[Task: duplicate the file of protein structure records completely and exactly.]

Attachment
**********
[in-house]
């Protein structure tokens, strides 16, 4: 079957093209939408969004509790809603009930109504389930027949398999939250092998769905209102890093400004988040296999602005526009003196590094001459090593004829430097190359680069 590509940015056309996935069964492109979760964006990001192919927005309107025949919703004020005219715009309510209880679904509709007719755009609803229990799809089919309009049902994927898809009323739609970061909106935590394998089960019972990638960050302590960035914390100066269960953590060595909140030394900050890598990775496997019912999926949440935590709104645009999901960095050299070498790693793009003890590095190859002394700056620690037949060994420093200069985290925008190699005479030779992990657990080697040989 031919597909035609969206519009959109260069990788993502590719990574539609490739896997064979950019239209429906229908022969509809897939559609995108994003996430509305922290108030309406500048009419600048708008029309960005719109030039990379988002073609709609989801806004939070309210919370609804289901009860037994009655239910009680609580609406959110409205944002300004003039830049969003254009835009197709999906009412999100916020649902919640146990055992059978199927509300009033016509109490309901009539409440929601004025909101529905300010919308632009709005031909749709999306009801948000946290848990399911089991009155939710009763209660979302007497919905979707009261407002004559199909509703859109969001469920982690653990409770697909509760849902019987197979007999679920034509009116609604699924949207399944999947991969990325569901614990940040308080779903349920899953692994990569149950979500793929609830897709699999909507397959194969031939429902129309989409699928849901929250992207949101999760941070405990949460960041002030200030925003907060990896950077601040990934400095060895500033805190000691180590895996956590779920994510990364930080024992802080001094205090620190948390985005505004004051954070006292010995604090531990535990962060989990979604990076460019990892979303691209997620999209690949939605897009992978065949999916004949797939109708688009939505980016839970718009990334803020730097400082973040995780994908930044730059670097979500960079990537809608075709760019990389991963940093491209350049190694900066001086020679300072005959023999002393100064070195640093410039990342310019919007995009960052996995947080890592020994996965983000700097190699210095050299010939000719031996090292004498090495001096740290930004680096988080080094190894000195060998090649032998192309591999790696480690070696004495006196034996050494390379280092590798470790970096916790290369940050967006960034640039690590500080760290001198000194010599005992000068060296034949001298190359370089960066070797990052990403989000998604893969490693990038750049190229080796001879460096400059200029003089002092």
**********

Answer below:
[in-house]
């Protein structure tokens, strides 16, 4: 079957093209939408969004509790809603009930109504389930027949398999939250092998769905209102890093400004988040296999602005526009003196590094001459090593004829430097190359680069 590509940015056309996935069964492109979760964006990001192919927005309107025949919703004020005219715009309510209880679904509709007719755009609803229990799809089919309009049902994927898809009323739609970061909106935590394998089960019972990638960050302590960035914390100066269960953590060595909140030394900050890598990775496997019912999926949440935590709104645009999901960095050299070498790693793009003890590095190859002394700056620690037949060994420093200069985290925008190699005479030779992990657990080697040989 031919597909035609969206519009959109260069990788993502590719990574539609490739896997064979950019239209429906229908022969509809897939559609995108994003996430509305922290108030309406500048009419600048708008029309960005719109030039990379988002073609709609989801806004939070309210919370609804289901009860037994009655239910009680609580609406959110409205944002300004003039830049969003254009835009197709999906009412999100916020649902919640146990055992059978199927509300009033016509109490309901009539409440929601004025909101529905300010919308632009709005031909749709999306009801948000946290848990399911089991009155939710009763209660979302007497919905979707009261407002004559199909509703859109969001469920982690653990409770697909509760849902019987197979007999679920034509009116609604699924949207399944999947991969990325569901614990940040308080779903349920899953692994990569149950979500793929609830897709699999909507397959194969031939429902129309989409699928849901929250992207949101999760941070405990949460960041002030200030925003907060990896950077601040990934400095060895500033805190000691180590895996956590779920994510990364930080024992802080001094205090620190948390985005505004004051954070006292010995604090531990535990962060989990979604990076460019990892979303691209997620999209690949939605897009992978065949999916004949797939109708688009939505980016839970718009990334803020730097400082973040995780994908930044730059670097979500960079990537809608075709760019990389991963940093491209350049190694900066001086020679300072005959023999002393100064070195640093410039990342310019919007995009960052996995947080890592020994996965983000700097190699210095050299010939000719031996090292004498090495001096740290930004680096988080080094190894000195060998090649032998192309591999790696480690070696004495006196034996050494390379280092590798470790970096916790290369940050967006960034640039690590500080760290001198000194010599005992000068060296034949001298190359370089960066070797990052990403989000998604893969490693990038750049190229080796001879460096400059200029003089002092």